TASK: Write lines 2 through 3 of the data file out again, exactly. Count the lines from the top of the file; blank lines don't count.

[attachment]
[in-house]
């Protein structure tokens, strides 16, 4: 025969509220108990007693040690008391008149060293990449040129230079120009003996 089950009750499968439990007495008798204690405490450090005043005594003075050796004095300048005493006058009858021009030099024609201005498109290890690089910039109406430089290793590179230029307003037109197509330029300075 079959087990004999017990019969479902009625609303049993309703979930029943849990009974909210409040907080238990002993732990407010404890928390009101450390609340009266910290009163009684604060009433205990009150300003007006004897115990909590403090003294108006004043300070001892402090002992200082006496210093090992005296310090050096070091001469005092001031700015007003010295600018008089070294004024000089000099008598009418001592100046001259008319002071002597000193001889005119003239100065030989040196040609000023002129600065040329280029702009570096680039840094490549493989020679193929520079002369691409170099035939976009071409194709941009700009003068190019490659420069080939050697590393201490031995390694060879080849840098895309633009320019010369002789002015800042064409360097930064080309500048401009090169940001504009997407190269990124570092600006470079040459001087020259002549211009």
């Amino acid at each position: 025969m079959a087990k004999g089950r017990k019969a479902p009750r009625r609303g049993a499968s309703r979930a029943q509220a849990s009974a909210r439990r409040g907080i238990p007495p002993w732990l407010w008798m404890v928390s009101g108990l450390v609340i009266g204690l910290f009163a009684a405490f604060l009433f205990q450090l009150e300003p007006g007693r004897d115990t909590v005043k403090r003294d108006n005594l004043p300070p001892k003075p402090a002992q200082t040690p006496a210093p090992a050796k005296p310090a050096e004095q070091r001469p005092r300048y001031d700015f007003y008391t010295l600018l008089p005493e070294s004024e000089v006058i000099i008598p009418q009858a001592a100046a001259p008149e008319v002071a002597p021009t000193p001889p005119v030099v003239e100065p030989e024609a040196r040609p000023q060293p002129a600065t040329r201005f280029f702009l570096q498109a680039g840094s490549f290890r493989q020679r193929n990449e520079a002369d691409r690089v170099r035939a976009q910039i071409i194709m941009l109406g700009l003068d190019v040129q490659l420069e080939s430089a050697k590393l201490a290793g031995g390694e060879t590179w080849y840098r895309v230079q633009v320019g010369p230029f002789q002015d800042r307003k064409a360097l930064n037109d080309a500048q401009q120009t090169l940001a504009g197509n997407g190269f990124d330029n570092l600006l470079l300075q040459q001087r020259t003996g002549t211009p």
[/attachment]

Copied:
């Protein structure tokens, strides 16, 4: 025969509220108990007693040690008391008149060293990449040129230079120009003996 089950009750499968439990007495008798204690405490450090005043005594003075050796004095300048005493006058009858021009030099024609201005498109290890690089910039109406430089290793590179230029307003037109197509330029300075 079959087990004999017990019969479902009625609303049993309703979930029943849990009974909210409040907080238990002993732990407010404890928390009101450390609340009266910290009163009684604060009433205990009150300003007006004897115990909590403090003294108006004043300070001892402090002992200082006496210093090992005296310090050096070091001469005092001031700015007003010295600018008089070294004024000089000099008598009418001592100046001259008319002071002597000193001889005119003239100065030989040196040609000023002129600065040329280029702009570096680039840094490549493989020679193929520079002369691409170099035939976009071409194709941009700009003068190019490659420069080939050697590393201490031995390694060879080849840098895309633009320019010369002789002015800042064409360097930064080309500048401009090169940001504009997407190269990124570092600006470079040459001087020259002549211009």
């Amino acid at each position: 025969m079959a087990k004999g089950r017990k019969a479902p009750r009625r609303g049993a499968s309703r979930a029943q509220a849990s009974a909210r439990r409040g907080i238990p007495p002993w732990l407010w008798m404890v928390s009101g108990l450390v609340i009266g204690l910290f009163a009684a405490f604060l009433f205990q450090l009150e300003p007006g007693r004897d115990t909590v005043k403090r003294d108006n005594l004043p300070p001892k003075p402090a002992q200082t040690p006496a210093p090992a050796k005296p310090a050096e004095q070091r001469p005092r300048y001031d700015f007003y008391t010295l600018l008089p005493e070294s004024e000089v006058i000099i008598p009418q009858a001592a100046a001259p008149e008319v002071a002597p021009t000193p001889p005119v030099v003239e100065p030989e024609a040196r040609p000023q060293p002129a600065t040329r201005f280029f702009l570096q498109a680039g840094s490549f290890r493989q020679r193929n990449e520079a002369d691409r690089v170099r035939a976009q910039i071409i194709m941009l109406g700009l003068d190019v040129q490659l420069e080939s430089a050697k590393l201490a290793g031995g390694e060879t590179w080849y840098r895309v230079q633009v320019g010369p230029f002789q002015d800042r307003k064409a360097l930064n037109d080309a500048q401009q120009t090169l940001a504009g197509n997407g190269f990124d330029n570092l600006l470079l300075q040459q001087r020259t003996g002549t211009p």